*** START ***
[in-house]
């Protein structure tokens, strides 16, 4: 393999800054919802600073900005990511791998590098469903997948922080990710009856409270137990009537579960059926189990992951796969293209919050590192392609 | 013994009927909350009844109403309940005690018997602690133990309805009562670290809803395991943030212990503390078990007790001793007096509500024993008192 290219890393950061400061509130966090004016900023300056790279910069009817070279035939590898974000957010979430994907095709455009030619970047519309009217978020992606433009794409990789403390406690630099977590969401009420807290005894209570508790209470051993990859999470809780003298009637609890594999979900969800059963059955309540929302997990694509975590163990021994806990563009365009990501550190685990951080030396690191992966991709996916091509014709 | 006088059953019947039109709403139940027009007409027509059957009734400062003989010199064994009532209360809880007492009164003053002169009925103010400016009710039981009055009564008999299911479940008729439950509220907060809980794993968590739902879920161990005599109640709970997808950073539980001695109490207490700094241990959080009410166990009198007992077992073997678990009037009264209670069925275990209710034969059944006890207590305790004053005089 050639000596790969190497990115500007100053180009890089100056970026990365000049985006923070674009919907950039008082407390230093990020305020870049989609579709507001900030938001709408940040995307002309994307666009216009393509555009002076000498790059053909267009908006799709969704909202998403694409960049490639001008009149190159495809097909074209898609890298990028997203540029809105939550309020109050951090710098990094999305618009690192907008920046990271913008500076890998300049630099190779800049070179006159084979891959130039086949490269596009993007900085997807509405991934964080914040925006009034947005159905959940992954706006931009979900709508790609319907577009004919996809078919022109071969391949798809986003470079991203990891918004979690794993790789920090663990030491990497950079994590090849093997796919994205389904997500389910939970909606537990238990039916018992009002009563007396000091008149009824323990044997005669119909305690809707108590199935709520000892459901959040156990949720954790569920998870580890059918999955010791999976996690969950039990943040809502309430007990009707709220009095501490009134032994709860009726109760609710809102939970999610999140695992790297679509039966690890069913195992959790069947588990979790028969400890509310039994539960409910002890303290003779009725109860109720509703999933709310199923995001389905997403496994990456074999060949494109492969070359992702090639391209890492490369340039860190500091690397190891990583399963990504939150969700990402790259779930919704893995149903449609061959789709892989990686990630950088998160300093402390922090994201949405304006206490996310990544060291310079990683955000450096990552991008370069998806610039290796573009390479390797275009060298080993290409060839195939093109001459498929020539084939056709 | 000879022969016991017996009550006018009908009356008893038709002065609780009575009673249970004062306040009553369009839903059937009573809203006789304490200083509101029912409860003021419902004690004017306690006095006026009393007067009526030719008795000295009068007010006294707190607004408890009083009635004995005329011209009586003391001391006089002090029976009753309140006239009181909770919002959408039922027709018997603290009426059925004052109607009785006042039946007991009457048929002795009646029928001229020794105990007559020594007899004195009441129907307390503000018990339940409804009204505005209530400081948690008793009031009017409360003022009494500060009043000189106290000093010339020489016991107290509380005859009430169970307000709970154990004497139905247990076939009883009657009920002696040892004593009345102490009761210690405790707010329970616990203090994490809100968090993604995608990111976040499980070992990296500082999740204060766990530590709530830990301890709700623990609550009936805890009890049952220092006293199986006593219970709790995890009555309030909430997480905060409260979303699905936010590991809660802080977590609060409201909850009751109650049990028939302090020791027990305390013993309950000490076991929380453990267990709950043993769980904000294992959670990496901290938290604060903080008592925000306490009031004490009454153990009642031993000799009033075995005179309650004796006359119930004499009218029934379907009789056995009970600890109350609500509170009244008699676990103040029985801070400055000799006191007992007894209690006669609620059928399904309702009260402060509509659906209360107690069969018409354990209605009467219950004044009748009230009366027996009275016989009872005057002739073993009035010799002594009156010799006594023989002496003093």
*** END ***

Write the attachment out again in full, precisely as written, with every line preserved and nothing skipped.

[in-house]
């Protein structure tokens, strides 16, 4: 393999800054919802600073900005990511791998590098469903997948922080990710009856409270137990009537579960059926189990992951796969293209919050590192392609 | 013994009927909350009844109403309940005690018997602690133990309805009562670290809803395991943030212990503390078990007790001793007096509500024993008192 290219890393950061400061509130966090004016900023300056790279910069009817070279035939590898974000957010979430994907095709455009030619970047519309009217978020992606433009794409990789403390406690630099977590969401009420807290005894209570508790209470051993990859999470809780003298009637609890594999979900969800059963059955309540929302997990694509975590163990021994806990563009365009990501550190685990951080030396690191992966991709996916091509014709 | 006088059953019947039109709403139940027009007409027509059957009734400062003989010199064994009532209360809880007492009164003053002169009925103010400016009710039981009055009564008999299911479940008729439950509220907060809980794993968590739902879920161990005599109640709970997808950073539980001695109490207490700094241990959080009410166990009198007992077992073997678990009037009264209670069925275990209710034969059944006890207590305790004053005089 050639000596790969190497990115500007100053180009890089100056970026990365000049985006923070674009919907950039008082407390230093990020305020870049989609579709507001900030938001709408940040995307002309994307666009216009393509555009002076000498790059053909267009908006799709969704909202998403694409960049490639001008009149190159495809097909074209898609890298990028997203540029809105939550309020109050951090710098990094999305618009690192907008920046990271913008500076890998300049630099190779800049070179006159084979891959130039086949490269596009993007900085997807509405991934964080914040925006009034947005159905959940992954706006931009979900709508790609319907577009004919996809078919022109071969391949798809986003470079991203990891918004979690794993790789920090663990030491990497950079994590090849093997796919994205389904997500389910939970909606537990238990039916018992009002009563007396000091008149009824323990044997005669119909305690809707108590199935709520000892459901959040156990949720954790569920998870580890059918999955010791999976996690969950039990943040809502309430007990009707709220009095501490009134032994709860009726109760609710809102939970999610999140695992790297679509039966690890069913195992959790069947588990979790028969400890509310039994539960409910002890303290003779009725109860109720509703999933709310199923995001389905997403496994990456074999060949494109492969070359992702090639391209890492490369340039860190500091690397190891990583399963990504939150969700990402790259779930919704893995149903449609061959789709892989990686990630950088998160300093402390922090994201949405304006206490996310990544060291310079990683955000450096990552991008370069998806610039290796573009390479390797275009060298080993290409060839195939093109001459498929020539084939056709 | 000879022969016991017996009550006018009908009356008893038709002065609780009575009673249970004062306040009553369009839903059937009573809203006789304490200083509101029912409860003021419902004690004017306690006095006026009393007067009526030719008795000295009068007010006294707190607004408890009083009635004995005329011209009586003391001391006089002090029976009753309140006239009181909770919002959408039922027709018997603290009426059925004052109607009785006042039946007991009457048929002795009646029928001229020794105990007559020594007899004195009441129907307390503000018990339940409804009204505005209530400081948690008793009031009017409360003022009494500060009043000189106290000093010339020489016991107290509380005859009430169970307000709970154990004497139905247990076939009883009657009920002696040892004593009345102490009761210690405790707010329970616990203090994490809100968090993604995608990111976040499980070992990296500082999740204060766990530590709530830990301890709700623990609550009936805890009890049952220092006293199986006593219970709790995890009555309030909430997480905060409260979303699905936010590991809660802080977590609060409201909850009751109650049990028939302090020791027990305390013993309950000490076991929380453990267990709950043993769980904000294992959670990496901290938290604060903080008592925000306490009031004490009454153990009642031993000799009033075995005179309650004796006359119930004499009218029934379907009789056995009970600890109350609500509170009244008699676990103040029985801070400055000799006191007992007894209690006669609620059928399904309702009260402060509509659906209360107690069969018409354990209605009467219950004044009748009230009366027996009275016989009872005057002739073993009035010799002594009156010799006594023989002496003093």